In 2010, the starting salary of a bachelor's degree in sociology, just graduated from an American university or college, averaged, according to the National Association of Colleges and Employers, $ 35,173 per year. After 10 years, according to U.S. Bureau of Labor Statistics (BLS), its revenue grows to $ 68,462, in 16 - to $ 80,412.

In a sample survey conducted by BLS in 2009, 10% of the lowest earnings of sociologists were below the $ 42,000 mark, and 10% of the highest earnings were overvalued for $ 123,400. The best opportunities are provided by the US federal government, where earnings do not fall below $ 100,000. But a minority of sociologists-squatters work there. In the state government sociologists received $ 56,050, in the local government - 63,010.

According to the survey (polled 3710 employed sociologists) BLS for 2010, the average annual fee of an American sociologist was $ 80,130. Professor of Sociology, and in the country, the Bureau of Labor Statistics counted 7,410 people, receiving $ 85,400 a year. In New York, the average professorial fee amounts to $ 99,510.

According to the forecasts of U.S. Bureau of Labor Statistics, in the period from 2008 to 2018 vacancies for sociologists will be more by 22%, and for professors of sociology - by 15%.

According to F. Caro, the evaluation studies (evolution research) are considered to be the main sphere of application of the efforts of applied sciences. Applicants are engaged in scientific evaluation of government programs in the field of social policy.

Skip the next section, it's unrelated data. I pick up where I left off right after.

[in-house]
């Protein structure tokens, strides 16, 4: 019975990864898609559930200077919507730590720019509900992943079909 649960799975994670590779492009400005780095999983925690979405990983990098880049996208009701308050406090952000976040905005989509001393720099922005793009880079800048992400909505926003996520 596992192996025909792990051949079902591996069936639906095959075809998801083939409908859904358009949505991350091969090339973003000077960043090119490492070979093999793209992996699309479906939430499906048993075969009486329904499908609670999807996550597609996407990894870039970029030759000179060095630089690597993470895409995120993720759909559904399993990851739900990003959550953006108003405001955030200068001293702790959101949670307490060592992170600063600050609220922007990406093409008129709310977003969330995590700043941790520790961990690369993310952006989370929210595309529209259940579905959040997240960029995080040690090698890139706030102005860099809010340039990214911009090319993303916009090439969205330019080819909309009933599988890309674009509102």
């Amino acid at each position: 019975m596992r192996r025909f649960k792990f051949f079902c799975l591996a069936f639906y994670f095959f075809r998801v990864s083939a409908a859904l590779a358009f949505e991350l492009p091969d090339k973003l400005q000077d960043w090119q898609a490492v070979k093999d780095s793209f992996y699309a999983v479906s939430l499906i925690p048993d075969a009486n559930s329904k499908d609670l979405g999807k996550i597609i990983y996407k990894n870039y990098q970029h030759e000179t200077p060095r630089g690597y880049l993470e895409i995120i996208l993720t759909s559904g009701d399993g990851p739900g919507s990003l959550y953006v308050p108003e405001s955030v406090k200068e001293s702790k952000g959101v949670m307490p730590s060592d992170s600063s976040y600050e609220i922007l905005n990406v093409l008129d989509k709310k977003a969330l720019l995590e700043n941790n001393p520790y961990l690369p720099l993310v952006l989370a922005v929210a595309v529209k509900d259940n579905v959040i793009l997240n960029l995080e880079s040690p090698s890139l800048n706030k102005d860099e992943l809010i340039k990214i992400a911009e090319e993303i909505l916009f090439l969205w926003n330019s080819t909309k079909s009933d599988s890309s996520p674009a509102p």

Evaluation studies are designed not only to provide substantiated criticism and correction of scientific and applied programs, but also to calculate their cost, determine the most rational methodology for implementation and implementation, then to what extent the objectives set in the study are achieved, i.e. give an empirical test of planned activities and procedures, indicate the possible consequences that this study or program may lead to.

Interests of social sociologists in the US are protected by the Society for Applied Sociology ( SAS), formed in 1978 as a non-profit public organization. For 2002, it had 13,200 members. The methods of diagnostics, training, sociological intervention and innovations they use are designed to bring together a great theory and practice in solving specific social problems.

In addition, since 1971, within the framework of the International Sociological Association, the Research Committee on Socio-Technology - Sociological Practice - Sociological Practice under the number RC26 has been successfully operating. Its purpose is the exchange of information and best practices in the field of social and practical work in different countries of the world. The president is the Canadian scientist John Alexander.

In the USSR, the training of academic and applied sociologists was held in different ways: the first was taught in universities (mainly at the philosophical faculties), and the knowledge of applied industrial sociology could be acquired either in the system of postgraduate education (in sectoral and regional organizations for the development of managerial skills and specialists), or only in practice.